Pioneers working in and out of the church
I’ve been reflecting lately on my vocation as a pioneer, and how the vocational journey of ordination which is ever nearing, intersects that. It’s become increasingly clear to me that part of my vocation to ordination is to be a servant of the Upper Room’s work and needs, not as its’ master, and that my priesthood will be shaped to an extent by its needs and not vice versa.
There are potential conflicts contained within that, due to the differences in culture and assumptions between the church and the small community I pioneer in. For us as a working team of people whose behaviours and decisions are predicated on what we feel the Holy Spirit is saying to us for effective service of the people on the outside of church culture, we need to be aware that this approach could bring us into tension and conflict at times with those inhabiting a different set of cultural assumptions on the inside of the institutional church. And at times we need to hold to a different view and different way of doing things because that is part of what we are called to do and model.
I’m very clear that one of the things we bring is a different approach and model to the way the Church operates. We started with 3 housewives, a dream from God and the back of a fag packet – our call has always been about the grassroots and not hierarchy. God has used us to show that He is no respecter of persons, that issues of justice and the prophetic in the Beatitudes and the call of Matthew 25 are still alive and being enacted by his will in our time. And that obedience and passion for Him count as much or more as training or the right connections. We are literally the nobodies, most of us pretty broken and some consigned to the scrap heap, yet he has used us to reach other ordinary people, whose lives he has inhabited and begun to transform and taught us his value system.
An important aspect of our call and shape is to showcase the contribution and gifts of the little people, and not to morph into an arm of establishment with its top down culture and habit of viewing the world through a clergy-lens. I think this has value but I’m aware not everyone else does and for some people, the ways we work are very non-conforming and even provocative.
This shows itself most in our approach that all people have completely equal value and status in the eyes of God. Regardless of education, wealth, position, employment, sexuality, gender, whatever. And so we generally feel free to approach anyone directly or air an opinion without apology, without working out the right route of people we should go up through to get to speak to the people with decision making authority. This plays extremely badly and I know the way I work utterly ticks people off, when I don’t respect the gate keepers or ask someone to ask someone on my behalf. But it matters – the way we work communicates as much as the words we say and it would be contradictory of me to work hard to be open and affirming of the voices of all and then bow and scrape before the authority of a few. And it isn’t about a failure to respect authority or position, or expertise or gift. I do respect all those things, and the wisdom of people who have served in ministry. But not enough to see myself or others as lesser because their life experience is different.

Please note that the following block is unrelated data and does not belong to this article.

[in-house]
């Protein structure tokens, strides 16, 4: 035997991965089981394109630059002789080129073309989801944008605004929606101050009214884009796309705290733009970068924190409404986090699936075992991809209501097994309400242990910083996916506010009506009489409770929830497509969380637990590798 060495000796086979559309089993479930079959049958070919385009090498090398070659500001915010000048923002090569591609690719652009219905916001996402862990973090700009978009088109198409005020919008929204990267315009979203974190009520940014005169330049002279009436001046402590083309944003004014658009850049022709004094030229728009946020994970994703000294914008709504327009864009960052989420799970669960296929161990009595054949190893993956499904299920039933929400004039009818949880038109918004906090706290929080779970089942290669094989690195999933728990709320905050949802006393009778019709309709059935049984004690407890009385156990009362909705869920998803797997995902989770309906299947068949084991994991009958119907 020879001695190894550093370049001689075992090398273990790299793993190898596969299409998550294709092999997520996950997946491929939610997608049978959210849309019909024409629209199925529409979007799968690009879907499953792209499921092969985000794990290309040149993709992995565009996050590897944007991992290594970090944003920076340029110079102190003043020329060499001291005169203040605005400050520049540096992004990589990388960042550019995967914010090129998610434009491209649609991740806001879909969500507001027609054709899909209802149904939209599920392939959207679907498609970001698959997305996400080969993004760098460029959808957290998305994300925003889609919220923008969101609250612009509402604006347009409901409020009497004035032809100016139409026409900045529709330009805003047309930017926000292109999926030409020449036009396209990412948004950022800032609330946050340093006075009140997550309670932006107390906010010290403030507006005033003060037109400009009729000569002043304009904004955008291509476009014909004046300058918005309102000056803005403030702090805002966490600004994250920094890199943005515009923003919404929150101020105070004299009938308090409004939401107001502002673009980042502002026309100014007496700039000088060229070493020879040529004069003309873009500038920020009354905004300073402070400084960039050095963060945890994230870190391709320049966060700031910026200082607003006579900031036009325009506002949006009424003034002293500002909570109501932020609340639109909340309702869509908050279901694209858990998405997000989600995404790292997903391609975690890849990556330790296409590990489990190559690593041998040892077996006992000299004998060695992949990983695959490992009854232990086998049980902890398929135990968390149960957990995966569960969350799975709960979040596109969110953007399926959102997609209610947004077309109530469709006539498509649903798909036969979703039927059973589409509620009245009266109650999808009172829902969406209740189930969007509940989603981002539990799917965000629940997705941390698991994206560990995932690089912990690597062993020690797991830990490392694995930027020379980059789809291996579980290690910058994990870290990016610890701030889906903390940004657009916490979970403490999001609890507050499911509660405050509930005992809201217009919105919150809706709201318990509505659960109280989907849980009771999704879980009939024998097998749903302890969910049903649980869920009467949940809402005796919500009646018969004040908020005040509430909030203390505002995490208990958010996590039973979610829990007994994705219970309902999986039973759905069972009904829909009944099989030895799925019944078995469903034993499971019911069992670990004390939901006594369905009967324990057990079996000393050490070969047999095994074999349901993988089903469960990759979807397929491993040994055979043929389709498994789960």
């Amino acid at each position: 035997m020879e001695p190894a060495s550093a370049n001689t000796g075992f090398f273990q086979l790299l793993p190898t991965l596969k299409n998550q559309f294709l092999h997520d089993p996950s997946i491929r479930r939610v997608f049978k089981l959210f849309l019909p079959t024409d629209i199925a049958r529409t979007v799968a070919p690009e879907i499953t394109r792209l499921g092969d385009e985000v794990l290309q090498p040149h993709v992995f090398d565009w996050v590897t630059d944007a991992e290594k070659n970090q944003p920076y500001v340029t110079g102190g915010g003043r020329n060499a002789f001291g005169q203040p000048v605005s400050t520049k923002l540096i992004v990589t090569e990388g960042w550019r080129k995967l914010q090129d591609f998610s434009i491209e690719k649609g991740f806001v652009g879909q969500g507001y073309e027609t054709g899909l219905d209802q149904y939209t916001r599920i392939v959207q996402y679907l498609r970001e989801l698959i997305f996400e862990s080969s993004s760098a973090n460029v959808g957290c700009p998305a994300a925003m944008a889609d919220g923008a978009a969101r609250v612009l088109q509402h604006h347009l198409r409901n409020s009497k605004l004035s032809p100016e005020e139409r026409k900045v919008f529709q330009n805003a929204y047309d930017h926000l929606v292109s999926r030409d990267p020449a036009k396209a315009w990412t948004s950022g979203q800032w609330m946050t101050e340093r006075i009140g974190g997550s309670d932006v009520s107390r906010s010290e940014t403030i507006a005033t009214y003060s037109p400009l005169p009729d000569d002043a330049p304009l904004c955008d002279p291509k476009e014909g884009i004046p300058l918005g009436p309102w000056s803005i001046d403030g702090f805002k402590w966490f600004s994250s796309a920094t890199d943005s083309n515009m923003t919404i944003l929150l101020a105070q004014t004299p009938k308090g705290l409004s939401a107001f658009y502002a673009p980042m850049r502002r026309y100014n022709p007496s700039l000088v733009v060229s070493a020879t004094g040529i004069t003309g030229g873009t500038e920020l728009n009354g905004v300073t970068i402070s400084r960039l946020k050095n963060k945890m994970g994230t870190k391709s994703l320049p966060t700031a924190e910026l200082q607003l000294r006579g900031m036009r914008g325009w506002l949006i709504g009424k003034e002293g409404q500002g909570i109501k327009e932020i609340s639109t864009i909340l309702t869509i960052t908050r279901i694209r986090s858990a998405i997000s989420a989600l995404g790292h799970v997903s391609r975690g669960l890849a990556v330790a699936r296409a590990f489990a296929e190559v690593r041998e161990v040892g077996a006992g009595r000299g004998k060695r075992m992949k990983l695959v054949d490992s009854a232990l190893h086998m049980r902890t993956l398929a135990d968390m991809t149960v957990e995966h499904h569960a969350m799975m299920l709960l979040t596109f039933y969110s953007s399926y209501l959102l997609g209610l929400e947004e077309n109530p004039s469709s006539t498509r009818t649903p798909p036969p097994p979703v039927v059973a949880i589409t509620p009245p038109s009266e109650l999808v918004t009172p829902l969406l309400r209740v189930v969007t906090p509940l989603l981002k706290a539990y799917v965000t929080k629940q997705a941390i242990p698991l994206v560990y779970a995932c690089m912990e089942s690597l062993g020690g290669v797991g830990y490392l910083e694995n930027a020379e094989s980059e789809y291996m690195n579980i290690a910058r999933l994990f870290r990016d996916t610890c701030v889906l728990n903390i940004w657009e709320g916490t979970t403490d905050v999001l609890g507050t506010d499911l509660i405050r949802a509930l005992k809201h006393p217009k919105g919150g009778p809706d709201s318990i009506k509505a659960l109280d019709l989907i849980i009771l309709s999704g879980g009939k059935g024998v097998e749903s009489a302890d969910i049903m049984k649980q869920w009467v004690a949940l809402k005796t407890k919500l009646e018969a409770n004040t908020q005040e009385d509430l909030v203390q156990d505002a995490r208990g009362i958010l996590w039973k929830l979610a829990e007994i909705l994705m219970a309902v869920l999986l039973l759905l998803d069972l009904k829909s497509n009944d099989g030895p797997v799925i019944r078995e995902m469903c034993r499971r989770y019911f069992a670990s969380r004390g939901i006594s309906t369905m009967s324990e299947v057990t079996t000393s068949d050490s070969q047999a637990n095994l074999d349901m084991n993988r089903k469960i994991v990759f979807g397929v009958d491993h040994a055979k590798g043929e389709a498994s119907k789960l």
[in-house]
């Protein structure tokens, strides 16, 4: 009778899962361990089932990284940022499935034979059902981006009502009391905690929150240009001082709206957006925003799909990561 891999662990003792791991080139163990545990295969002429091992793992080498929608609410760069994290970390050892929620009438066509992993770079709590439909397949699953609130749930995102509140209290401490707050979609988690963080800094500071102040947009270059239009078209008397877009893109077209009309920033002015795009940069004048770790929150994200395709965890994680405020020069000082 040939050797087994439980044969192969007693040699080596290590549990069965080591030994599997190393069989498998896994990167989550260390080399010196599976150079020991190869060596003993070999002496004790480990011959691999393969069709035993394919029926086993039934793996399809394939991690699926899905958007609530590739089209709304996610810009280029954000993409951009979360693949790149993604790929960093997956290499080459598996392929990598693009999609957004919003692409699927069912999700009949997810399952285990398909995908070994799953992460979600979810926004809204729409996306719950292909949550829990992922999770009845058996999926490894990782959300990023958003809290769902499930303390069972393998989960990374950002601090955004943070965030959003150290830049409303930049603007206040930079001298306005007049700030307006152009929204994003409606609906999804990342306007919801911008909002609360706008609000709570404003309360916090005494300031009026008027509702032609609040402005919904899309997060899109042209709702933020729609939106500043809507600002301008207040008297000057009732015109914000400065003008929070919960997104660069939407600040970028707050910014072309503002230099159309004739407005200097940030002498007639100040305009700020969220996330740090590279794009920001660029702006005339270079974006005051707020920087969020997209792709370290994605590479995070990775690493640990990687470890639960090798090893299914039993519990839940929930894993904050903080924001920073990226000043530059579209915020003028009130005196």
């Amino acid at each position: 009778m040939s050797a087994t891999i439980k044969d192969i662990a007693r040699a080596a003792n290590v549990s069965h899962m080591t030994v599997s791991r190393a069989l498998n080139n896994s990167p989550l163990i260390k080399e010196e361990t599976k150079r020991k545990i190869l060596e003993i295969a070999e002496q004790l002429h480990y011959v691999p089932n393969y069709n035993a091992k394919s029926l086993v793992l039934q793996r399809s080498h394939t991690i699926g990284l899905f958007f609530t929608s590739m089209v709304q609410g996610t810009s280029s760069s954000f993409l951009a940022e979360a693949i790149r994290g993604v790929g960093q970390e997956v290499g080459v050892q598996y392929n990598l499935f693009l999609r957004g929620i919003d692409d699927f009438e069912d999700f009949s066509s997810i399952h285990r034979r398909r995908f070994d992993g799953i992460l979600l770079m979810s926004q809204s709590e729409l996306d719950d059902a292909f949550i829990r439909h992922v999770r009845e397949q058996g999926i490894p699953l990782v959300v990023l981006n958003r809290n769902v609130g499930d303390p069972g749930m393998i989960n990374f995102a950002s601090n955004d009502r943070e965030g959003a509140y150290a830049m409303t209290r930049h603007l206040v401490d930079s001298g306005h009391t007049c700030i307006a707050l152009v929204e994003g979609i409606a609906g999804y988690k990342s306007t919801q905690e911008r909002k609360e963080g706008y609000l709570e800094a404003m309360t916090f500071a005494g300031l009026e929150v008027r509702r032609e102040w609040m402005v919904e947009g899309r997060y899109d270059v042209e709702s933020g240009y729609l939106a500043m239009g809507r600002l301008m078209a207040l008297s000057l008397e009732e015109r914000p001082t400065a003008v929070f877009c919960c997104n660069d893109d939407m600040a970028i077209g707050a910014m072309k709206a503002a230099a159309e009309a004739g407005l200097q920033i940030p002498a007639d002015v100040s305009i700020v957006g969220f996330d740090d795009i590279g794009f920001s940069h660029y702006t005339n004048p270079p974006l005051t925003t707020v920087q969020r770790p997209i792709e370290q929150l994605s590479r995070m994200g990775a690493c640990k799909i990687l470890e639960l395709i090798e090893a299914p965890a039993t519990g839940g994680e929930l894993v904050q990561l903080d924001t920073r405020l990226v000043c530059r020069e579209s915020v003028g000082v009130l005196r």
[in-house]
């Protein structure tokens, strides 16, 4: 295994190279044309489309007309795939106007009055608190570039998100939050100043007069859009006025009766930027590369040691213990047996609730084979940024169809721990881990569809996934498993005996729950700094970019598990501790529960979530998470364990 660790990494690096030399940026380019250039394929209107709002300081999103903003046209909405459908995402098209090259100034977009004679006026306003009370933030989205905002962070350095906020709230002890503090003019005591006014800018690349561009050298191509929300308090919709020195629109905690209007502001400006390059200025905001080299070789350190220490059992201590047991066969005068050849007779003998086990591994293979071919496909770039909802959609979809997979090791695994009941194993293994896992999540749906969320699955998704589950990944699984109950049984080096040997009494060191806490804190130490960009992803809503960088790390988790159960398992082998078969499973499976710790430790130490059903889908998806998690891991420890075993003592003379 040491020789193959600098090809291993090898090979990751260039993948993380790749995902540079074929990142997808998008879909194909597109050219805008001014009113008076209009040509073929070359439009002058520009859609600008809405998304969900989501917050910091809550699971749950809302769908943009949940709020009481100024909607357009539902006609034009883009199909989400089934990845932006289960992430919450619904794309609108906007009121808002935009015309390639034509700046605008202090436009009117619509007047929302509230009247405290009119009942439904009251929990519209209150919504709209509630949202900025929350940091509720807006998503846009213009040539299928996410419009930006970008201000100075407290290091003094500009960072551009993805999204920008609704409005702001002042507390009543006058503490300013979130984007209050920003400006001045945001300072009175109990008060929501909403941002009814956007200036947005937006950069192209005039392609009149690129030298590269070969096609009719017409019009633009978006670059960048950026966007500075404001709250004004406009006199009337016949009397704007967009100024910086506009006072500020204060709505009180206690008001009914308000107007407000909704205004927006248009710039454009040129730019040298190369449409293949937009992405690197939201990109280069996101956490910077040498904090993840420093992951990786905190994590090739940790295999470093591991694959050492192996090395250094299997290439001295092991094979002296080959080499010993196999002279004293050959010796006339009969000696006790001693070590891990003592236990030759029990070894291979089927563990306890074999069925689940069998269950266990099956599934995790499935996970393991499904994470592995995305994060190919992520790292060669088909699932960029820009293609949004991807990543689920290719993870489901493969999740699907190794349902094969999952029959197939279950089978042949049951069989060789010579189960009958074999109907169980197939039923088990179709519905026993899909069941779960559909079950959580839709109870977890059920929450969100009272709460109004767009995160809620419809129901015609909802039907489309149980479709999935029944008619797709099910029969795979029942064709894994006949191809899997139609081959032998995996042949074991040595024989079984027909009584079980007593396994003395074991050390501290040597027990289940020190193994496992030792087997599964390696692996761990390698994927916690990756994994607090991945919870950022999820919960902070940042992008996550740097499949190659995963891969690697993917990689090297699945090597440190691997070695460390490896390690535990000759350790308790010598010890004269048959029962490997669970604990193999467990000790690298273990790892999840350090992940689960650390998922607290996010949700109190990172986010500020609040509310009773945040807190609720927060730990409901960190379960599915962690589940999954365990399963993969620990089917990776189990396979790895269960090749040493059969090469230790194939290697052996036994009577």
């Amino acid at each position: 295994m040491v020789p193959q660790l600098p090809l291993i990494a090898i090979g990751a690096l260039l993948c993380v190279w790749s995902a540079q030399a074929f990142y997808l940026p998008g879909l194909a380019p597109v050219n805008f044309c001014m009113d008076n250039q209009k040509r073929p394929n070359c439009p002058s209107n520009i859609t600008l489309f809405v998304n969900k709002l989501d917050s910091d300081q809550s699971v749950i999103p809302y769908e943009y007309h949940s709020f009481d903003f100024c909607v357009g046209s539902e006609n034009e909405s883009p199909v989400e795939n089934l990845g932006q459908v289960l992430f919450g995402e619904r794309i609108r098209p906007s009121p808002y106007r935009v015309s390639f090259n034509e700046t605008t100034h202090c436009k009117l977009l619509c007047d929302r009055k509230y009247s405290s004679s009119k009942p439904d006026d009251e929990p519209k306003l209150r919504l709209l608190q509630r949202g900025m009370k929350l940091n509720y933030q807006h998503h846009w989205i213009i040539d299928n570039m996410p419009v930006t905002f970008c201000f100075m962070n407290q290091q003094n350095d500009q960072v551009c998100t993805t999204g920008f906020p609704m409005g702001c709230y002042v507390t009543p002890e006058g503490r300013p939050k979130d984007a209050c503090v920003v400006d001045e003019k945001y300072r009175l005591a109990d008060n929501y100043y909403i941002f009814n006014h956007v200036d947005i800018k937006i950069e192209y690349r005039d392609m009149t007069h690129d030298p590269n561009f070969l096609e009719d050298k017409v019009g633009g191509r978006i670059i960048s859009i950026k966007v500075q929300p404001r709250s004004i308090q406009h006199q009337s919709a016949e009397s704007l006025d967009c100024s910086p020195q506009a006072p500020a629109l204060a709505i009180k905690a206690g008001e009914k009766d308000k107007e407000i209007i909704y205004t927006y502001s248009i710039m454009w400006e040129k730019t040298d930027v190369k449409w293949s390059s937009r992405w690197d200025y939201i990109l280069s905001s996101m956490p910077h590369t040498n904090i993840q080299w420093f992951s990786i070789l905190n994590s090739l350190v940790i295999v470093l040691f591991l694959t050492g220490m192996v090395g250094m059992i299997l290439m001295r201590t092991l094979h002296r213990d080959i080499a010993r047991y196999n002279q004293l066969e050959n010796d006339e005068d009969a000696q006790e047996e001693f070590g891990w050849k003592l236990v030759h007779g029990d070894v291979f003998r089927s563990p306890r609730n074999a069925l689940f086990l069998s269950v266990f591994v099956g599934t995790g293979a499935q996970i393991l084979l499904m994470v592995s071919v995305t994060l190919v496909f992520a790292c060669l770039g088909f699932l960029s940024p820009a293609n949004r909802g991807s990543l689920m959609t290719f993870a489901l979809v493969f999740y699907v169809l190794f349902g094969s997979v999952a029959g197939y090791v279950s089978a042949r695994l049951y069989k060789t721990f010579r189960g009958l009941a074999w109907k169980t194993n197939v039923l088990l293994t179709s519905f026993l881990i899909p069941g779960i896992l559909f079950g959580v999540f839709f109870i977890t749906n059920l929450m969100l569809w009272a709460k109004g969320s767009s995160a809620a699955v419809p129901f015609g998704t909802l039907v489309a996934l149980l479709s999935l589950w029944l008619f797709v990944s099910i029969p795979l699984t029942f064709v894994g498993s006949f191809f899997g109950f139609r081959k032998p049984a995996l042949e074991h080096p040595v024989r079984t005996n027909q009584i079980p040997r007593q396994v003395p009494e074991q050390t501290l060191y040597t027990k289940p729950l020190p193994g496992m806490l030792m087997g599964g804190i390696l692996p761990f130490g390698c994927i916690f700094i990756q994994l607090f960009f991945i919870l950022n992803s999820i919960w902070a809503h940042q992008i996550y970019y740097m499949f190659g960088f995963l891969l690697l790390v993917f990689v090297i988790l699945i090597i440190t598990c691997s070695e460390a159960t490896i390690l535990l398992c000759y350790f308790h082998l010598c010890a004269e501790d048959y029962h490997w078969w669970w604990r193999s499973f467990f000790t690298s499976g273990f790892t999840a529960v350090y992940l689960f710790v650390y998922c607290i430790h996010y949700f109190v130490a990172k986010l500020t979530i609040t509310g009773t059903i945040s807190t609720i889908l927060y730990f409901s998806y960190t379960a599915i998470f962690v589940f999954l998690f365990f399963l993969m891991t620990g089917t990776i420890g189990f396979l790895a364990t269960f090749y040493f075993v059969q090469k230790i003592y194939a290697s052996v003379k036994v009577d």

I’m not sure the church understands that ordination is only a subset of my vocation and not the whole of it, or the master of it, or sees this as valid. And possibly this view is as a result of my own limited understanding that may change when I get into it and see what it means. But it feels important to be aware of all the different elements of vocation we each inhabit; as a friend, a mother, a neighbour. Priesthood is one of those, but it doesn’t trump the others or overtake them into itself. As ordination approaches, I will have to chew over this more, alone and with my team, and I think I’m going to seek out others’ views on this and see what I can learn from the experiences and perspectives of others on the inside, fringes and outside of church.
On a general note, there is a need for pioneers to be aware about the impact they have on others, and to learn to be effective workers and communicators. It’s possible to be very gifted in the prophetic and be so awkward that no-one can bear to listen and this is an issue many of us grapple with – are we not fitting in because the culture we speak to can’t hear us, or are we just being a pain in the neck and critical of everything? Having come in for some criticism of late, I’m aware of how it feels to have someone point out all the weaknesses and failings of your work, and how hard that is – and it didn’t make me the most receptive person on earth! Again this is probably a both/and. Learn to communicate well and helpfully, and also be aware that people may still find it hard to bear at times.
At the end of the day, God has called us to reach out to people on the margins, and to share the impact of that good news with the church and help it to come and join in. This is our gift and also our awkwardness. The news that God loves people on the fringes is still news in some parts of the church! The process of change is awkward for all of us, and isn’t caused by us or our suggestions but by the Holy Spirit, who has led us and is leading us all, shaping and changing everything into the way of reconciliation. It can be emotionally tiring and we need to make sure our framework of support, rest and re-energising is in place. It’s hard work being this awkward, I can tell you!